stage and asked if that was better, and heard back, "Yes, that's better.
Thanks."?

So it becomes more anecdotal hearsay that drives the vicious cycle.
Where did "Yo Yo Ma and John Williams" get the idea that it was better?
And now that they perceive it is the "192K" we accumulate market momentum.

That last point feeds into my next one (actually, another one of Dan's,
for I am parroting many of his points). Why is the industry having this
discussion now? Where was the science and engineering work to
demonstrate that it could even in theory make a difference, *before*
people started designing things, let alone building them and presenting
them to studio clients, so that now we have "Yo Yo Ma and John Williams"
expecting the studios that they go to to have this "technology"?

The professional audio industry needs to be grounded on solid science
and engineering first. Otherwise, we are going to end up having gold
plated power plugs and oxygen-free power cords as a requisite demanded
by clients who claim to have golden ears and have convinced themselves
that it makes a difference.

I can say that Ohm's Law dictates that current is directly proportional
to voltage and inversely proportional to resistance. You could come
back and say that you understand what I am saying but that your
experience dictates that there are subtle differences to the contrary.
My response would be that your experience is either imagined, or that
there are other factors involved. In any case, I will insist that Ohm's
Law holds.

I think I mentioned this example in one of the forums before, but my
sister's husband is a mechanical engineer. He designs jet aircraft
engines for GE, not electronics. One Christmas we were together and he
told me that he was checking the headlight of his automobile with an
Ohmmeter, and the resistance was almost zero. It basically showed as a
dead short. Yet the bulb worked, and did not quickly drain the battery
or blow a fuse. Why was this, he asked? I had the answer on the tip of
my tongue for him, of course. Ohm's Law was not invalid in this
scenario, and there was no reason to question the quality of the
Ohmmeter. It was something else. It was that the resistance of the
filament of an incandescent light bulb rises quickly and dramatically
with temperature as it lights up.

In the same way that I would assume Ohm's Law was valid and not quickly
jump to a conclusion otherwise, I will say that the Nyquist Theorem is
valid and 192K sample rate is just allowing us a frequency response to
96KHz, which is useless for audio A/D and D/A converters. Either the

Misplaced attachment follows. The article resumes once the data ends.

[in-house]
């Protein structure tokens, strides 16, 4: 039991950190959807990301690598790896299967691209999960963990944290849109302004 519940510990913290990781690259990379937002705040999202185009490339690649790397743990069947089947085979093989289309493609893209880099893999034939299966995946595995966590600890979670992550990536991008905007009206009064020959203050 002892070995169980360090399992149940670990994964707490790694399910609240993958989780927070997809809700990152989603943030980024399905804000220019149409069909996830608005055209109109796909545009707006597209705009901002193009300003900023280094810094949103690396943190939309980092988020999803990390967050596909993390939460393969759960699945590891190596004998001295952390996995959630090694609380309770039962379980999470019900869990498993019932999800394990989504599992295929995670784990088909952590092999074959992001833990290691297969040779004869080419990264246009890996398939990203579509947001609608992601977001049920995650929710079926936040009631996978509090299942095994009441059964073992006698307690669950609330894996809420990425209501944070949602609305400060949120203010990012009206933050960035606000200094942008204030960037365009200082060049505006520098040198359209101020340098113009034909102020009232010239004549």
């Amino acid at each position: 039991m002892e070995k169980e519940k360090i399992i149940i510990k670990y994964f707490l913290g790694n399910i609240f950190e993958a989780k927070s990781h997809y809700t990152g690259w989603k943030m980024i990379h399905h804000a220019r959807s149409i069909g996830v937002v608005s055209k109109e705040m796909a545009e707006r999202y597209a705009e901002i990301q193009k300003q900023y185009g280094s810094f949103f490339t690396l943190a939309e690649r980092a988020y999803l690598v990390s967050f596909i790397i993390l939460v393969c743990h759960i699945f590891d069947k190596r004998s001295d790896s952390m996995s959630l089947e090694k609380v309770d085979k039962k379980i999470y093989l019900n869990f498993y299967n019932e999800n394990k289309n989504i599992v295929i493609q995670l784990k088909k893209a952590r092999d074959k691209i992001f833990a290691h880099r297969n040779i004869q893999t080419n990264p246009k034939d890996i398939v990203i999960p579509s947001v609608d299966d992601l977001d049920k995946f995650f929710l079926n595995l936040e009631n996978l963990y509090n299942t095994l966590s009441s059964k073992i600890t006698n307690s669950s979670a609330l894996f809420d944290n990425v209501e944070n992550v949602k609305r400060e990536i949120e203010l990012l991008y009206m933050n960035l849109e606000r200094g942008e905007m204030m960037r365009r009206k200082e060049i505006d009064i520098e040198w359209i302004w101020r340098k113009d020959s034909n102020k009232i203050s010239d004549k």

difference in a listening test between 192K and 96K is imagined, or it
is due to something else, and we should zero in on that, rather than the
sample rate.

Let me close with this question: For those who are going to buy into
192K sample rate, are you also going to be consistent and demand
microphones and speakers that have a flat frequency response to 96 KHz?
If there is "something" about 192 KHz sample rate that makes a
difference, then where is the push for the microphones and speakers to
match? Why then do you trust the sound quality of the recordings that
are done with today's speakers and microphones, most of which only go up
to 20-something KHz?
Anonymous
November 6, 2004 7:10:40 AM

Archived from groups: rec.audio.pro (More info?)

"Garth D. Wiebe" <gwiebe@audiorail.com> wrote in message
news:418C4EBF.5040100@audiorail.com
>
> You cannot make judgments based on "Yo Yo Ma and John Williams". This
> is just my point. If you do not do a double-blind test, then you will
> read what you want into it. It is human nature. Even if you put Arny
> Krueger in front of it in person, without a double blind test, he will
> come to some unfair conclusion, because even he is human.


Especially if you put Arny Krueger in front of it in person! Why did I
invent the ABX Comparator if I didn't need it myself? ;-)
Anonymous
November 6, 2004 8:29:35 AM

Archived from groups: rec.audio.pro (More info?)

"Arny Krueger" <arnyk@hotpop.com> wrote in message
news:o v2dncXN_b1B4BbcRVn-uQ@comcast.com...

> Just about anybody who wants to can own and use digital audio gear
operating
> at 96 and/or 192 KHz.
>
> It turns out that many people who listen critically find no audible
problems
> with recordings made at apparently modest sample rates such as 44.1 KHz.
In
> this context, all higher sample rates do is waste storage space and
> processing time. That seems to be the esssence of Lavry's arguments, and
it
> just makes sense.

> It stands to reason that if 96 Khz sampling provides no audible benefits
> over 44.1 KHz, then 192 Khz is not going to be advantageous.

All true. But there are also many people who always use 192 because they
don't care about storage space or processing time; it's a non-issue. They
use 192 even when they hear no difference compared to 96 or 44.1, because
they think it should better. In order to get those people stop using or
buying 192 devices, they have to be convinced about the shortcomings of
192kHz sampling rates; it isn't enough if they're told that 192 adds nothing
but higher ultrasonic frequencies. For them, that's reason enough to use it,
because they think "at least it can't be worse".

> If you have a PC or DAW capable of playback at 96 KHz you can evaluate the
> issue of sample rates at 96 KHz and below with your own ears by